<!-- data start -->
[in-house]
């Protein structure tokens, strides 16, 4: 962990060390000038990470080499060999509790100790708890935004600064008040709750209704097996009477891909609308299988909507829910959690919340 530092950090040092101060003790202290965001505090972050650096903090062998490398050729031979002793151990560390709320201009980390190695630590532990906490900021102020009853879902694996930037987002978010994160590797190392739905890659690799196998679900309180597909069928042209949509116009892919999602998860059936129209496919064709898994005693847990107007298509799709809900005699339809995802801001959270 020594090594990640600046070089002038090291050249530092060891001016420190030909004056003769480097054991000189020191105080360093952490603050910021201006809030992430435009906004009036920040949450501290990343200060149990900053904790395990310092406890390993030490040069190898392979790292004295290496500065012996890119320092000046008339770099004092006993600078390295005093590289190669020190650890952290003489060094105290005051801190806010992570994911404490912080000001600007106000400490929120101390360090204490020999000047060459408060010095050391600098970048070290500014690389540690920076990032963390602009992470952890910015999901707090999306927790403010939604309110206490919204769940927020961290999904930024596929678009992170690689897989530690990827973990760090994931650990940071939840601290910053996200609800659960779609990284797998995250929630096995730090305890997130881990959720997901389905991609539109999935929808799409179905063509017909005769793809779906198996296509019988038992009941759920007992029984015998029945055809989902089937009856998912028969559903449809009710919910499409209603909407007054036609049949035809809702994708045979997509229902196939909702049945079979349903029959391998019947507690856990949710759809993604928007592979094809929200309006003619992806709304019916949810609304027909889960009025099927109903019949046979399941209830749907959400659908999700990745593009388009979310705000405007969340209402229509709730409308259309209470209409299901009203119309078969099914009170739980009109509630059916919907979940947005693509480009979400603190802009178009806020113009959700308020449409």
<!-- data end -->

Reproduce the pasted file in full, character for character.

[in-house]
């Protein structure tokens, strides 16, 4: 962990060390000038990470080499060999509790100790708890935004600064008040709750209704097996009477891909609308299988909507829910959690919340 530092950090040092101060003790202290965001505090972050650096903090062998490398050729031979002793151990560390709320201009980390190695630590532990906490900021102020009853879902694996930037987002978010994160590797190392739905890659690799196998679900309180597909069928042209949509116009892919999602998860059936129209496919064709898994005693847990107007298509799709809900005699339809995802801001959270 020594090594990640600046070089002038090291050249530092060891001016420190030909004056003769480097054991000189020191105080360093952490603050910021201006809030992430435009906004009036920040949450501290990343200060149990900053904790395990310092406890390993030490040069190898392979790292004295290496500065012996890119320092000046008339770099004092006993600078390295005093590289190669020190650890952290003489060094105290005051801190806010992570994911404490912080000001600007106000400490929120101390360090204490020999000047060459408060010095050391600098970048070290500014690389540690920076990032963390602009992470952890910015999901707090999306927790403010939604309110206490919204769940927020961290999904930024596929678009992170690689897989530690990827973990760090994931650990940071939840601290910053996200609800659960779609990284797998995250929630096995730090305890997130881990959720997901389905991609539109999935929808799409179905063509017909005769793809779906198996296509019988038992009941759920007992029984015998029945055809989902089937009856998912028969559903449809009710919910499409209603909407007054036609049949035809809702994708045979997509229902196939909702049945079979349903029959391998019947507690856990949710759809993604928007592979094809929200309006003619992806709304019916949810609304027909889960009025099927109903019949046979399941209830749907959400659908999700990745593009388009979310705000405007969340209402229509709730409308259309209470209409299901009203119309078969099914009170739980009109509630059916919907979940947005693509480009979400603190802009178009806020113009959700308020449409």